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Heat stress on calves and heifers: a review


The current review is designed with aims to highlight the impact of heat stress (HS) on calves and heifers and to suggest methods for HS alleviation. HS occurs in animals when heat gain from environment and metabolism surpasses heat loss by radiation, convection, evaporation and conduction. Although calves and heifers are comparatively heat resistant due to less production of metabolic heat and more heat dissipation efficiency, they still suffer from HS to some degree. Dry matter intake and growth performance of calves and heifers are reduced during HS because of redistributing energy to heat regulation through a series of physiological and metabolic responses, such as elevated blood insulin and protein catabolism. Enhanced respiration rate and panting during HS accelerate the loss of CO2, resulting in altered blood acid-base chemistry and respiratory alkalosis. HS-induced alteration in rumen motility and microbiota affects the feed digestibility and rumen fermentation. Decreased luteinizing hormone, estradiol and gonadotrophins due to HS disturb the normal estrus cyclicity, depress follicular development, hence the drop in conception rate. Prenatal HS not only suppresses the embryonic development by the impaired placenta, which results in hypoxia and malnutrition, but also retards the growth, immunity and future milk production of newborn calves. Based on the above challenges, we attempted to describe the possible impacts of HS on growth, health, digestibility and reproduction of calves and heifers. Likewise, we also proposed three primary strategies for ameliorating HS consequences. Genetic development and reproductive measures, such as gene selection and embryo transfers, are more likely long-term approaches to enhance heat tolerance. While physical modification of the environment, such as shades and sprinkle systems, is the most common and easily implemented measure to alleviate HS. Additionally, nutritional management is another key approach which could help calves and heifers maintain homeostasis and prevent nutrient deficiencies because of HS.


Livestock could maintain a constant body temperature within a specific environmental temperature range, known as the thermoneutral zone (TNZ), and achieve minimal physiological costs and maximal productivity [1]. The TNZ of a 1 month old calf is between 13 to 25 °C, and the TNZ of a heifer with 0.8 kg daily gain is between 0 to 15 °C [2]. Heat stress (HS) occurs when the body temperature of the livestock increases and they cannot dissipate body heat adequately to maintain thermal equilibrium, which is due to an elevated ambient temperature above TNZ along with high humidity and slow air movement [3, 4]. This heat accumulation would result in compromised performance and reproduction and increased mortality of livestock. It was estimated that total annual economic losses to livestock industries caused by HS amounted to between $1.69 and $2.36 billion across the United States [5]. Thus, HS is a significant challenge in the animal husbandry.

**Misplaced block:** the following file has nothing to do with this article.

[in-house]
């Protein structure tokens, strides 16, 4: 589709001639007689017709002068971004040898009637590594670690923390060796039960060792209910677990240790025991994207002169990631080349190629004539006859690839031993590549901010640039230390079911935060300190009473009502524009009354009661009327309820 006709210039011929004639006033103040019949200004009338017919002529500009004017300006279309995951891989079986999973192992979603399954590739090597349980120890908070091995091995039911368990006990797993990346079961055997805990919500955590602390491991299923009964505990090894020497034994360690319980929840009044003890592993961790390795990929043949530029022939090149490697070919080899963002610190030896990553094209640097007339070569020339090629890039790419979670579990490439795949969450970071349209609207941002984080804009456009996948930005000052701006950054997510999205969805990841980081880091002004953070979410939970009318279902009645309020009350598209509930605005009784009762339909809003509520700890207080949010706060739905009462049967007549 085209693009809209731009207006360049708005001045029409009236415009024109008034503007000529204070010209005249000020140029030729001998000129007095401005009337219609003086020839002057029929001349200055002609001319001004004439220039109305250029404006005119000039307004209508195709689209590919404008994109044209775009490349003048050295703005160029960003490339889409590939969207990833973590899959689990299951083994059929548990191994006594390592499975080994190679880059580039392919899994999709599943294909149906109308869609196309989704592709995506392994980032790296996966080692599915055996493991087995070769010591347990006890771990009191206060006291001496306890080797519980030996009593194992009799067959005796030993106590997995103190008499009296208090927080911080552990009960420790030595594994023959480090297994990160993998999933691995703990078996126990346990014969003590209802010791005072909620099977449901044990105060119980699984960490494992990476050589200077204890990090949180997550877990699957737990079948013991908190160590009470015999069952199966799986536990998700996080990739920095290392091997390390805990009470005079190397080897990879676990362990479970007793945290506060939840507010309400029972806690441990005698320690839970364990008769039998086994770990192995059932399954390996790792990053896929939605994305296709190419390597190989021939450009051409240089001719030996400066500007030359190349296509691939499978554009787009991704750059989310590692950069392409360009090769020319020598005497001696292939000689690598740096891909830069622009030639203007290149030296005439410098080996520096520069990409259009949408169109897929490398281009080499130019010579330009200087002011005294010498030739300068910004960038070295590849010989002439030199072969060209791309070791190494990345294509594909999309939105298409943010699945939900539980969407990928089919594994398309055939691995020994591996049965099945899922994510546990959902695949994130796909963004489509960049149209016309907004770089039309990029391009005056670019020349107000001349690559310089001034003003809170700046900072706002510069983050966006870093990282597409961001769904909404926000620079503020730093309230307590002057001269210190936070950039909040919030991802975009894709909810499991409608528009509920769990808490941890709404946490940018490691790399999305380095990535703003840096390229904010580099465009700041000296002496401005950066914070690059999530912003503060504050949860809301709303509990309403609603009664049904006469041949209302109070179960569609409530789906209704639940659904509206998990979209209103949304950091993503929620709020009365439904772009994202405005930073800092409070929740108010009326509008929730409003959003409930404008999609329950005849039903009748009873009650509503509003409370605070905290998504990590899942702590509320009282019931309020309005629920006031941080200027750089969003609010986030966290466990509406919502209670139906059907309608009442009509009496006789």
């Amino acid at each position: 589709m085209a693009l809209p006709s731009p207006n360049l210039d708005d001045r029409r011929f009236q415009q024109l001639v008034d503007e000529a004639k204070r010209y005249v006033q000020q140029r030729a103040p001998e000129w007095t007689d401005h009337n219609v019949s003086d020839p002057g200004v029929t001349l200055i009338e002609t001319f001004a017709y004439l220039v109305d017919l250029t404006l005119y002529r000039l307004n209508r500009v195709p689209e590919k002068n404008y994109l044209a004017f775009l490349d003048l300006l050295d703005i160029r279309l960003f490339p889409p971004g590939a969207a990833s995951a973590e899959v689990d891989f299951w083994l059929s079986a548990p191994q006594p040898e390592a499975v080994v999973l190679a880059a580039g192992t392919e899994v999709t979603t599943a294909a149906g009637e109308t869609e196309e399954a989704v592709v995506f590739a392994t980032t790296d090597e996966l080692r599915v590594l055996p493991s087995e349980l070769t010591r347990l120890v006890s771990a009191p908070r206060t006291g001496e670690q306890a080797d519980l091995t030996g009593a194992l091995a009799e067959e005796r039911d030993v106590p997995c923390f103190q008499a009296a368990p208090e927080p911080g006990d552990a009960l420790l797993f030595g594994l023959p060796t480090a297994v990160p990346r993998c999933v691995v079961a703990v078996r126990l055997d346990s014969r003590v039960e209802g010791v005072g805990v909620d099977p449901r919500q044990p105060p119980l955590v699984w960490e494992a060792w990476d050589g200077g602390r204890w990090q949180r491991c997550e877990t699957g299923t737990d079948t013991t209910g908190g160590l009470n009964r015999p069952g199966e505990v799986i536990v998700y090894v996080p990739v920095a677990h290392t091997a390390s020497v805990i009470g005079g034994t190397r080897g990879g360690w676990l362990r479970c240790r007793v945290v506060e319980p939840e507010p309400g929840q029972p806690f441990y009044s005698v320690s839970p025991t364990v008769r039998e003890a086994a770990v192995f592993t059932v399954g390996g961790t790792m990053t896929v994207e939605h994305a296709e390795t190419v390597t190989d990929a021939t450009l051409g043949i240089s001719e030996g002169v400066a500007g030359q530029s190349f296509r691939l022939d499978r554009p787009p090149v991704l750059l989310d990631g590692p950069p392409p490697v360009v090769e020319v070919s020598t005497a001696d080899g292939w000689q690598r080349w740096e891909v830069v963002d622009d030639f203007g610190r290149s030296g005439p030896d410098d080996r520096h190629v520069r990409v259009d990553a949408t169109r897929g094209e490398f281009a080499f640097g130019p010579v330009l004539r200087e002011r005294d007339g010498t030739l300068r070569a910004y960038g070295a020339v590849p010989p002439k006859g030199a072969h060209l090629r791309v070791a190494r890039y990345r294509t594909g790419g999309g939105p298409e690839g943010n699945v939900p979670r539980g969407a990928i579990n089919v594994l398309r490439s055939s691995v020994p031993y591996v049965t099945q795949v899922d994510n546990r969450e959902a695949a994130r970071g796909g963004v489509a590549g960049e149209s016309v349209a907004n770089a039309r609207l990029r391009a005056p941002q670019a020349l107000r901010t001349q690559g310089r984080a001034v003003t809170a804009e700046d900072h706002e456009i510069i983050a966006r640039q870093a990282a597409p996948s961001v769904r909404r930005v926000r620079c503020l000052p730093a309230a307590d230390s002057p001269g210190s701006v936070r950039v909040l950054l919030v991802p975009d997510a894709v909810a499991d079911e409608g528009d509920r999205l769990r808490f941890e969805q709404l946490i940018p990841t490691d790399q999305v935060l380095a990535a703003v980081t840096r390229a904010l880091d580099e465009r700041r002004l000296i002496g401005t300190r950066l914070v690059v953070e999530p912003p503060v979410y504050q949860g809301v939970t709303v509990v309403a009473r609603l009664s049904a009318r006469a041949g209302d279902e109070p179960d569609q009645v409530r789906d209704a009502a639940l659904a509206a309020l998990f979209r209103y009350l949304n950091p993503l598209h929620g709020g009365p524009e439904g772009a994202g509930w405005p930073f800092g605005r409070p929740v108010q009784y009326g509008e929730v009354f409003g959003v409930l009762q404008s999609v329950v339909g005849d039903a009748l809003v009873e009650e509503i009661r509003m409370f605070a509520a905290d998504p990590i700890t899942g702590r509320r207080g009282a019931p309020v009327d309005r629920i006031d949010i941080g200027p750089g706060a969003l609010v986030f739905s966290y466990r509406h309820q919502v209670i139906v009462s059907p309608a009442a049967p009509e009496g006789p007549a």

Most studies on the effect of HS delve on production inefficiencies like reduced milk yield and death in mature dairy and beef cattle [6,7,8]. Besides, calves and heifers generate less metabolic heat and have greater body surface area relative to body mass, hence efficiently dissipating body heat and are thus considered to be more tolerant of HS than mature cattle [9]. However, scientific evidence has shown influences of HS on the physiology, feed conversion efficiency, rumen and reproduction of calves and heifers [10, 11]. These impacts play an essential role in their future productive life. Therefore, attention on calves and heifers under HS is required. A clear understanding of HS effect on calves and heifers is necessary to help develop strategies to mitigate the related adverse effect. Physical modification of the environment, genetic development and reproductive measures, and nutritional management seem to be three major practices [12] to help calves and heifers respond to the challenge of HS. Keeping in view the emerging issue of HS, the current review is designed with objectives to assess the impact of HS on calves and heifers and attempt to highlight the practical methods for HS alleviation.

Effect of heat stress on calves and heifers

The indicator of heat stress level

Typically, the level of HS in cattle is estimated by using temperature-humidity index (THI), which was first introduced by Thom [13]. This index has been adapted to describe ambient temperature and humidity that cause HS on cattle [14]. Segnalini et al. [15] have divided THI into six categories defining the level of HS on dairy cattle. However, THI values only serves as a rough measure of HS effect on production [16]; and they call for necessary adjustments, because the environmental stimulus includes other factors, such as wind speed and solar radiation [8]. Moreover, the THI threshold for calves and heifers remains unknown because of very limited information available related to THI and HS on calves and heifers. More studies will help to quantify THI for calves and heifers and even explore new indices to indicate the level of HS.

Heat stress effect on dry matter intake, growth performance, mortality and water intake